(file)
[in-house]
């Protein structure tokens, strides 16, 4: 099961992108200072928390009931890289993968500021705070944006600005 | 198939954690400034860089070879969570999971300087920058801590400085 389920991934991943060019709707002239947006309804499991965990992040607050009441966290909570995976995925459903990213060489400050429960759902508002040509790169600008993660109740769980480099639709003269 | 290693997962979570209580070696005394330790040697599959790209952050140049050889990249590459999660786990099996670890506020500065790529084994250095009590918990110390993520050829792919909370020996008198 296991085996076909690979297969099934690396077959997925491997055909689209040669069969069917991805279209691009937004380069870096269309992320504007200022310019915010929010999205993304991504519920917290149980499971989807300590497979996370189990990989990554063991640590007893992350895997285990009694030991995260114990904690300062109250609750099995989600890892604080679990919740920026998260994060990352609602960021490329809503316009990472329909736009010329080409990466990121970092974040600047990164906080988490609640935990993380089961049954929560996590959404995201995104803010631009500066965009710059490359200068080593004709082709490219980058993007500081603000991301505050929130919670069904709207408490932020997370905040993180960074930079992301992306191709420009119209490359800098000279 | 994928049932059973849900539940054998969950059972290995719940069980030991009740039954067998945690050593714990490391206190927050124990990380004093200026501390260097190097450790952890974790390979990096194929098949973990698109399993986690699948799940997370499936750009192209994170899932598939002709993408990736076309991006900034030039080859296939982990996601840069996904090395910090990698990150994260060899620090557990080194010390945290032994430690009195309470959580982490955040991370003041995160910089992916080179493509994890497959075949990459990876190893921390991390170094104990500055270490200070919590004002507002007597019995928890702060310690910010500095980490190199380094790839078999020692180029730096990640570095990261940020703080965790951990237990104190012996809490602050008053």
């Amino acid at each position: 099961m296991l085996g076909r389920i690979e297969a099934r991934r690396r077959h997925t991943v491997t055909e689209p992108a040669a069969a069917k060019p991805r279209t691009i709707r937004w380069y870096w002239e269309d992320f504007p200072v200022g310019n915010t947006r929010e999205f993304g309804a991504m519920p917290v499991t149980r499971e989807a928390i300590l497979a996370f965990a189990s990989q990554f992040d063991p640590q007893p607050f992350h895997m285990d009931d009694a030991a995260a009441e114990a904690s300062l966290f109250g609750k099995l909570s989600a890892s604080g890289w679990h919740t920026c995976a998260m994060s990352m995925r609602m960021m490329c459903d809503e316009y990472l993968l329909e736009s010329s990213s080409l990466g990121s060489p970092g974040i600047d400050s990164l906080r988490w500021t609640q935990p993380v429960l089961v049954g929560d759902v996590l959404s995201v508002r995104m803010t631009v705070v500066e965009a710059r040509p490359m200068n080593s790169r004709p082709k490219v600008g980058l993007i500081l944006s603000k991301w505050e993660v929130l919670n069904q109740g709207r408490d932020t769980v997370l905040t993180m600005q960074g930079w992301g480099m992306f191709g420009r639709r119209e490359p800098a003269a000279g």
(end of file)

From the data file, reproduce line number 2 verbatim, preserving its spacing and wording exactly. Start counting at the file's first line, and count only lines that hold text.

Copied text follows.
């Protein structure tokens, strides 16, 4: 099961992108200072928390009931890289993968500021705070944006600005 | 198939954690400034860089070879969570999971300087920058801590400085 389920991934991943060019709707002239947006309804499991965990992040607050009441966290909570995976995925459903990213060489400050429960759902508002040509790169600008993660109740769980480099639709003269 | 290693997962979570209580070696005394330790040697599959790209952050140049050889990249590459999660786990099996670890506020500065790529084994250095009590918990110390993520050829792919909370020996008198 296991085996076909690979297969099934690396077959997925491997055909689209040669069969069917991805279209691009937004380069870096269309992320504007200022310019915010929010999205993304991504519920917290149980499971989807300590497979996370189990990989990554063991640590007893992350895997285990009694030991995260114990904690300062109250609750099995989600890892604080679990919740920026998260994060990352609602960021490329809503316009990472329909736009010329080409990466990121970092974040600047990164906080988490609640935990993380089961049954929560996590959404995201995104803010631009500066965009710059490359200068080593004709082709490219980058993007500081603000991301505050929130919670069904709207408490932020997370905040993180960074930079992301992306191709420009119209490359800098000279 | 994928049932059973849900539940054998969950059972290995719940069980030991009740039954067998945690050593714990490391206190927050124990990380004093200026501390260097190097450790952890974790390979990096194929098949973990698109399993986690699948799940997370499936750009192209994170899932598939002709993408990736076309991006900034030039080859296939982990996601840069996904090395910090990698990150994260060899620090557990080194010390945290032994430690009195309470959580982490955040991370003041995160910089992916080179493509994890497959075949990459990876190893921390991390170094104990500055270490200070919590004002507002007597019995928890702060310690910010500095980490190199380094790839078999020692180029730096990640570095990261940020703080965790951990237990104190012996809490602050008053």